Berkeley in the Sixties

Documentary 1990 NR 117 minutes. University of California, Berkeley, alumni recount how their quiet school became the epicenter of 1960s campus activism, starting with the free speech movement and evolving into organized opposition to the Vietnam War. The students also championed civil rights, the women’s movement and the Black Panther party. Archival footage is interwoven with present-day interviews and songs by the Grateful Dead, Jimi Hendrix, Joan Baez and Jefferson Airplane.


Docudrama 1981 PG-13 121 minutes. This 1981 television movie directed by Herbert Wise is based on the real life National Socialist Party of America Controversy of Skokie, Illinois. Modern-day Nazis plan to march through the predominantly Jewish community of Skokie, Illinois, and one citizen (Danny Kaye) who’s a death camp survivor marshals support to stop them. The Nazis’ leader (George Dzundza) goes to the ACLU, and the Jewish lawyer (John Rubinstein) he consults takes on the Nazis as clients, arguing that inhibiting their right to march is a violation of the First Amendment.


High Tech, Low Life

Documentary 2012 NR 1hr 25m. Meet Tiger and Zola, two “citizen reporters” who travel throughout China, facing censorship and even imprisonment in their pursuit of the truth.  Citizen journalism and Civil Disobedience at their best. The courage of these people is amazing, and their passion is inspiring. After I watched this, I tried to search for recent blogs by Tiger but couldn’t find anything. This film gives you the feeling and the flavor of Beijing. The real stuff. The way real people live and work and how they are naturally. The countryside scenes and the travel scenes nail it! I lived in China four years 2006 to 2010 teaching English, and this show brought back many memories. This doc shows the importance of the flow of information, and how each and every one of us can make a difference in our communities. I remember Facebook being blocked and on some occasions Yahoo and Google as well. Censorship in China is little known by most around the world, and I was fascinated. This doc does a good job at showing the censorship going on over there. Although it’s not as bad as everyone thinks. In four years I saw so much change it felt like I was inside a time-machine watching new developments pop up overnight — a lot of the same stuff going on here in the States. I recommend this film for anybody who has never been to China. I must say, this film opened my eyes to life in China. We should never take our freedom for granted. I really enjoyed this movie. And great job by all involved in this film! Great watch!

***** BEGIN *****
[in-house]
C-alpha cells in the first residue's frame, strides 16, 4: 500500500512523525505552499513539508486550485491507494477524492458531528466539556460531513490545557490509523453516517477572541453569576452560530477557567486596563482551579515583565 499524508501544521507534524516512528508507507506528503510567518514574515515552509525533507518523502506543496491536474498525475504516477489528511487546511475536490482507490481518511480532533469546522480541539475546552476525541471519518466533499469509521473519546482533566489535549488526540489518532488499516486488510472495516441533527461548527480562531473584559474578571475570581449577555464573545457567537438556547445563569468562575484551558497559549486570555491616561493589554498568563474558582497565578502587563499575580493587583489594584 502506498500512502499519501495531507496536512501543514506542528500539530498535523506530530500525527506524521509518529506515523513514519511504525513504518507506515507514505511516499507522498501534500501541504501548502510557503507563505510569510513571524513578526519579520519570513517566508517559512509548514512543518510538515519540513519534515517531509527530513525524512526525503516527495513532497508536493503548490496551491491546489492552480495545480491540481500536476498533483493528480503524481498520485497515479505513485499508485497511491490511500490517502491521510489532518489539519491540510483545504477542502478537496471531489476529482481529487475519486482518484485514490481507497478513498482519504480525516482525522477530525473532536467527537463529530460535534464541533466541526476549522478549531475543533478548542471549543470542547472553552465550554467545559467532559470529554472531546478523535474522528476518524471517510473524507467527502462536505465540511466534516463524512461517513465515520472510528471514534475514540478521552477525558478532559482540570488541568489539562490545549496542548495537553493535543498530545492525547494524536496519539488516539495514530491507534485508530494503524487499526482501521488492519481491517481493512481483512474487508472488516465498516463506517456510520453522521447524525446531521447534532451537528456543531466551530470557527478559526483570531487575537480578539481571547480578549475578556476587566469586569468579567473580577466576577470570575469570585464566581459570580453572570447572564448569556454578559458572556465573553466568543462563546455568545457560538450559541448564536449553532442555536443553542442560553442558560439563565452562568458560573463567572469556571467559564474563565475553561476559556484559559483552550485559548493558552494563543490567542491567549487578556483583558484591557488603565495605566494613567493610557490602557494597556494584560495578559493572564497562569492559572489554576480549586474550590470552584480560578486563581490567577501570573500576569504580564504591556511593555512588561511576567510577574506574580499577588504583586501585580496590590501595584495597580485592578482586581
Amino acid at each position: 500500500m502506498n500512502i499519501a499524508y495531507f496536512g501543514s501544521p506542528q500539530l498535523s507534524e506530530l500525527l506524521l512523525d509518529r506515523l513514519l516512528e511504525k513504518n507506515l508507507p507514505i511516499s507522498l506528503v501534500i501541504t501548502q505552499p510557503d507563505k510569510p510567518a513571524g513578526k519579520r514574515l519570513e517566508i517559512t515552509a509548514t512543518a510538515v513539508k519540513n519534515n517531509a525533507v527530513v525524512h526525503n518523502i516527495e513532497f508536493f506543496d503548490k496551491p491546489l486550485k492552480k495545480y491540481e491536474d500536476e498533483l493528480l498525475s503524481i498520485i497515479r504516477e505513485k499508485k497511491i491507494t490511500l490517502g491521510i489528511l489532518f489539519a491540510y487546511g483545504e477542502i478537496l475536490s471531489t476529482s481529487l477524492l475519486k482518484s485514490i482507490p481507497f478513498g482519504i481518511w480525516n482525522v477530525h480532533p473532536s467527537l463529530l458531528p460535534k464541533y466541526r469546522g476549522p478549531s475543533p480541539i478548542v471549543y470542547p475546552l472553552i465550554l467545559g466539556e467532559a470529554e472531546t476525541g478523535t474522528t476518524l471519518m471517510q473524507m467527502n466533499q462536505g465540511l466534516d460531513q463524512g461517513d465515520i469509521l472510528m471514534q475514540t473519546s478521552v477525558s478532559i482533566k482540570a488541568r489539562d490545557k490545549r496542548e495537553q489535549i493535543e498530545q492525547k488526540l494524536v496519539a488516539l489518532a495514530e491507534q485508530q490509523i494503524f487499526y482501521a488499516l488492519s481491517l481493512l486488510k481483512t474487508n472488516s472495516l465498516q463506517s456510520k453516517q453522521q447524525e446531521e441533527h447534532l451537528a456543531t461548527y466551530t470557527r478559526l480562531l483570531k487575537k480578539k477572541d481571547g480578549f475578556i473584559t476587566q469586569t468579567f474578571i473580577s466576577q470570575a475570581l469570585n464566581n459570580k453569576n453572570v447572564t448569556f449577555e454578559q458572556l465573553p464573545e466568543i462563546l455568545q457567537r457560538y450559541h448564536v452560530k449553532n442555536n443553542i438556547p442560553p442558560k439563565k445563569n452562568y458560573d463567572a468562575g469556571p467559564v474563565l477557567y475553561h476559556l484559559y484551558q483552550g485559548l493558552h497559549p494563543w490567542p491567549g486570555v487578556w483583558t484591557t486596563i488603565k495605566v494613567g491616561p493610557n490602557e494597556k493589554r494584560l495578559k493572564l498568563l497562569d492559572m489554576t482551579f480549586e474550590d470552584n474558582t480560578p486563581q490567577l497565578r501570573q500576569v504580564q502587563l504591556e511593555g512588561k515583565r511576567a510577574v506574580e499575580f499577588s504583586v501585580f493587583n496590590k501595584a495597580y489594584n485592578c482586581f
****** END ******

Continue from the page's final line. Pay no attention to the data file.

Custom Search


Must-See Movies—For What You Need to Know